For many thousands of years, humanity has made good use of metals for making tools and weapons. This dates back to the Neolithic period, when some phases of societal development were defined by metal uses. The Bronze Age, Copper Age, and Iron Age are all examples of this, when earlier societies such as the Celts and others pioneered uses of certain metals that they mined. Steel was used extensively in the Middle Ages, when blacksmiths forged iron into purer steel that was lighter and stronger. Such metal was used for knight armor and swords, for example. Later, the Industrial Revolution allowed steel to be produced and used on a massive new scale, and Andrew Carnegie and his ilk pioneered this massive industry. Steel suppliers and producers today are hard at work providing hot rolled and cold rolled steel alike, and sheet piling companies may be found everywhere. But what does it mean to make cold rolled steel or hot rolled steel? And how large has this industry become?
The world enjoys a massive global industry of steel, with the United States, Canada, Germany, and China in particular producing a vast amount of this metal. What is more, steel is also easy to recycle and is often melted down and repurposed in order to keep up with demand. As much as 90% of the world’s steel is recycled. Steel is used largely for the construction industry, which uses nearly half of all American steel. Otherwise, this metal may be used to make cars, home appliances, and even surgical equipment (usually the stainless variety). Variations of steel such as carbon steel may also be found, and carbon steel boasts a tensile strength of 580 megalpascals (Mpa) and a yield strength of 260 Mpa. Overall, the construction industry mainly makes use of carbon steel, stainless steel, aluminum, and copper for its metal needs.
How much steel is this? Quite a bit. In 20116, for a recent example, the world produced some 1.6 billion tons of it, and in 2017, the United States alone produced nearly 82 million metric tons of steel. The United States often exports this steel to allied nations, and also receives a lot of steel from them. Canada and China in particular ship a lot of steel to the United States, the former by rail or truck and the latter by ship. The United States is Canada’s single biggest trading partner for goods of all kinds, and that certainly includes steel, whether it’s hot rolled or cold rolled steel. Steel may also be found in bars or rods as well as sheets.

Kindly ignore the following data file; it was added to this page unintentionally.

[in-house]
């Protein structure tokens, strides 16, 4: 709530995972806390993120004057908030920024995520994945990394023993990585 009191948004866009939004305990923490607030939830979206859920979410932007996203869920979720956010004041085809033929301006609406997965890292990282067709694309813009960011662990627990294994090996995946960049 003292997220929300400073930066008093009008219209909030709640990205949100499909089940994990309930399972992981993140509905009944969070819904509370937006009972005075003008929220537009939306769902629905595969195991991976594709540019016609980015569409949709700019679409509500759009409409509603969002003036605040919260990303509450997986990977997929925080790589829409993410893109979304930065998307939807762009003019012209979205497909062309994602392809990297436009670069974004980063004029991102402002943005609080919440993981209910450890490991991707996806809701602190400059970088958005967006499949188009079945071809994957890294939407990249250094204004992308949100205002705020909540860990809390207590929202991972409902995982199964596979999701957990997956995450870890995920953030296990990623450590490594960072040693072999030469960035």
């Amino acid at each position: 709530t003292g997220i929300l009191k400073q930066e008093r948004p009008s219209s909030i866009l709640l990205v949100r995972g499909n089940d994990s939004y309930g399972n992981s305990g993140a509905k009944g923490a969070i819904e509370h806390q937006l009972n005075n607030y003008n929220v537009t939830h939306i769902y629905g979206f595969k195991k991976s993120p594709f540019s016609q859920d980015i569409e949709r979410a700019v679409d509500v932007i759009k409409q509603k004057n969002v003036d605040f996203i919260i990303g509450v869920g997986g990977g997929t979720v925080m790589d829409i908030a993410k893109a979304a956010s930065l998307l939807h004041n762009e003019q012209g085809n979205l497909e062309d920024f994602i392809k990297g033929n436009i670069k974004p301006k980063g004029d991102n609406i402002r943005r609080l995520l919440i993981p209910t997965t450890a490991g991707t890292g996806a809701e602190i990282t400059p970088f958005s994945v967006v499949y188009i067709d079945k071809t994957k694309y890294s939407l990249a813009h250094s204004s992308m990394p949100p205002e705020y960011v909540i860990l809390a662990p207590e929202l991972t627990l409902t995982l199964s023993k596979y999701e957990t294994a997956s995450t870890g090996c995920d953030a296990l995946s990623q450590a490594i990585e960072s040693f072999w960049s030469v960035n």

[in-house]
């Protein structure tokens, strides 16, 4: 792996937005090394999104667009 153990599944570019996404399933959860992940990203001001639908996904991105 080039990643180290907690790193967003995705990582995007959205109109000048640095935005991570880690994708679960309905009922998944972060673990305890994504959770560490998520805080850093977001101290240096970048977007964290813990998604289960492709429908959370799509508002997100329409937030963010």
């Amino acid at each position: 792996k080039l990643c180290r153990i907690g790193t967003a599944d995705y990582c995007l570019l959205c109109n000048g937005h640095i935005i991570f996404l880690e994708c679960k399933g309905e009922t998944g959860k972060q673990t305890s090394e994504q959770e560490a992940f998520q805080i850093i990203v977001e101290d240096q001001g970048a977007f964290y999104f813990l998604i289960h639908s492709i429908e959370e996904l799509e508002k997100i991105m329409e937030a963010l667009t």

How to Prepare Steel
A forge will melt down metals and improve their purity before use, and that includes steel, too. Molten steel may then be poured into molds and allowed to cool and harden into sheets, rods, bars, and more for use. What is more, these sheets of steel can be prepared in more than one way, depending on how they will be used. All steel sheets are hot rolled to begin with; that is, exposed to high temperatures while being moved through high-pressure rollers to form sheets of uniform thickness and smoothness. In some cases, that is sufficient. Hot rolled steel has slight imperfections in dimensions, but some industries such as railroad construction aren’t negatively impacted by the use of imperfectly sized steel.
By contrast, other industries, such as making cars or appliances, need steel sheets and rods with more precise dimensions, so cold rolled steel will be offered. Such steel is put through rollers at room temperature, which is certainly “cold” compared to when it is hot rolled. Such steel has the necessary precision in dimensions, and it will also have a finished surface that’s glossy and tough. Such steel is quite useful, but shippers should take care when packaging and transporting it, to ensure that it’s not damaged or warped during transit. Generally, cold rolled steel is more vulnerable to this than hot rolled steel is, so customers may require that great care is taken when the products are shipped. If the cold rolled steel arrives in good shape, it’s a tough and useful metal that can be used for nearly anything.